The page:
As early as October 20, 2008 the FDA issued a Public Health Notification, warning health care practitioners about the serious complications associated with vaginal mesh products often used to treat conditions such as pelvic organ prolapse (POP) and stress urinary incontinence (SUI). These medical devices, commonly referred to as pelvic mesh, vaginal mesh, bladder slings, and bladder hammocks are predominantly made of polypropylene mesh and are permanently implanted. At the time, the FDA warned that “although rare, these complications can have serious consequences.”
On July 13, 2011, based on a growing number of complaints suffered by victims of vaginal mesh and an updated analysis of adverse events reported to the FDA and complications described in scientific literature, the FDA issued a strongly worded report and warnings regarding these medical devices. Specifically, the FDA stated: (i) Complications related to transvaginal mesh surgery are NOT rare; (ii) There is no evidence that transvaginal mesh repair is more effective than traditional non mesh repair; and (iii) Transvaginal mesh surgery exposes patients to greater risk than traditional non mesh repair.
On September 7, 2011, the Wall Street Journal, Bloomberg News, and ABC News each reported that because of safety concerns over transvaginal mesh devices an FDA panel is recommending that these devices should not be approved for surgical repair of pelvic organ prolapse (POP) through the less-rigorous FDA approval process. Partner, Adam Slater, is quoted in each article:
“Clinical trials should have been done,” said Adam Slater, a plaintiffs’ attorney who is involved in nearly 300 mesh cases. “Instead, they used real patients as guinea pigs.”
“The whole concept of the 510(k) process should be scrapped,” says Adam Slater, the New Jersey attorney representing Gross and other women who are suing Johnson & Johnson.
“The 510(k) process utterly failed to protect the thousands of women who were implanted,” Slater wrote to the advisors. “Now the FDA has the opportunity to at least protect women on a going-forward basis.”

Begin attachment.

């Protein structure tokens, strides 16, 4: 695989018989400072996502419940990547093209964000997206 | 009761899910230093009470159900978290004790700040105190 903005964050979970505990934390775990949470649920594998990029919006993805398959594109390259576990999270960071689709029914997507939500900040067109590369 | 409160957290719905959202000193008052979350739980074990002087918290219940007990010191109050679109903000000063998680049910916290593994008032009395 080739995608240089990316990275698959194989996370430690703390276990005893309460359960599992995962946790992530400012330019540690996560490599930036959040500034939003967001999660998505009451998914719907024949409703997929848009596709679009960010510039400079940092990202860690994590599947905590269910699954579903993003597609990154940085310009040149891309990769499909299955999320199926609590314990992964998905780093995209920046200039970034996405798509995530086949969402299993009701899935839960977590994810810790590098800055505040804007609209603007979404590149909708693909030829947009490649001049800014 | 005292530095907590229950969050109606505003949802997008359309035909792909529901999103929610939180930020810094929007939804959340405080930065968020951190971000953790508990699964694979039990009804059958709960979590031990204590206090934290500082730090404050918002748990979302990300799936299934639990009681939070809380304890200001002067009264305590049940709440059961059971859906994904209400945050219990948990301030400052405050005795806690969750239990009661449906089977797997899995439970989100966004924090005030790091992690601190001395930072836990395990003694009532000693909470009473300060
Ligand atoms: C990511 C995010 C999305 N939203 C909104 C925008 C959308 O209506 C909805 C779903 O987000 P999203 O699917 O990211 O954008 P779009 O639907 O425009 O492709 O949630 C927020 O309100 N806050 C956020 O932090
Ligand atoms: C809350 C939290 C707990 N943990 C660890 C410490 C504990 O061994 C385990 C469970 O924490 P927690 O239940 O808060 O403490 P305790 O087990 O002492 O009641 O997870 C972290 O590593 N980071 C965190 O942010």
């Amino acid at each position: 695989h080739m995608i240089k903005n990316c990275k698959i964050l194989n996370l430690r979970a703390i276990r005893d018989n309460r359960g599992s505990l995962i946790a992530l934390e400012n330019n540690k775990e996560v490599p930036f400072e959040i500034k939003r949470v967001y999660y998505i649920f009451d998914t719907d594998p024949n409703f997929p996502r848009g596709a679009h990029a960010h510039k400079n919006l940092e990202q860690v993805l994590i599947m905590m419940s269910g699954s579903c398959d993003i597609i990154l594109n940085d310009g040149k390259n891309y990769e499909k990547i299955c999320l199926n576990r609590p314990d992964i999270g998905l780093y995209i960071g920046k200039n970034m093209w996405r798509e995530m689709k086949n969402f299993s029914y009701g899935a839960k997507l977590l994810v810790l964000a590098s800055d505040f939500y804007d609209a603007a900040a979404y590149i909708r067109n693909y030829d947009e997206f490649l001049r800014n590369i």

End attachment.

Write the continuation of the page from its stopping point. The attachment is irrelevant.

As reported in Bloomberg News, on March 16, 2012 the FDA confirmed the vaginally placed pelvic mesh product known as the Prolift, sold by Johnson & Johnson subsidiary Ethicon, Inc., since March 2005, was initially marketed without any clearance or approval from the FDA. Partner, Adam Slater, is quoted in the article:
“They were initially able to put the Prolift on the market without even telling the FDA,”… “Even though Johnson & Johnson supposedly lives by a credo to put the patient first, this is an example of fast-tracking a product to market quickly rather than going to the FDA first.”
On June 5, 2012, the Wall Street Journal reported that Johnson & Johnson would halt the sales of a number of its pelvic floor products, including the Gynecare Prolift, Gynecare Prolift +M, Gynecare TVT Secur, and Gynecare Prosima. In addition, the company changed the indications for use of its Gynecare Gynemesh product for insertion through the abdomen only. Partner, Adam Slater, is quoted in this article as well:
“This is the first domino to fall,” said Adam Slater, the co-lead plaintiffs attorney involved with hundreds of mesh cases. “I think the other manufacturers will follow.”
Mazie Slater Katz and Freeman has been at the forefront of this litigation from its inception, having filed the first ever vaginal mesh case in New Jersey, ever before the initial FDA Public Health Notification was issued and now having won the largest, ever jury verdict in the country involving these mesh products. Unlike many other law firms claiming an expertise in this field, who are “collecting” cases, we are actually filing lawsuits and aggressively litigating these cases for our clients, having already obtained and reviewed millions of pages of internal documents from the product manufacturers, among other things.
If you or a loved one has suffered complications as a result of a transvaginal mesh or bladder sling implant, please contact a Vaginal Mesh and Bladder Sling Lawyer today.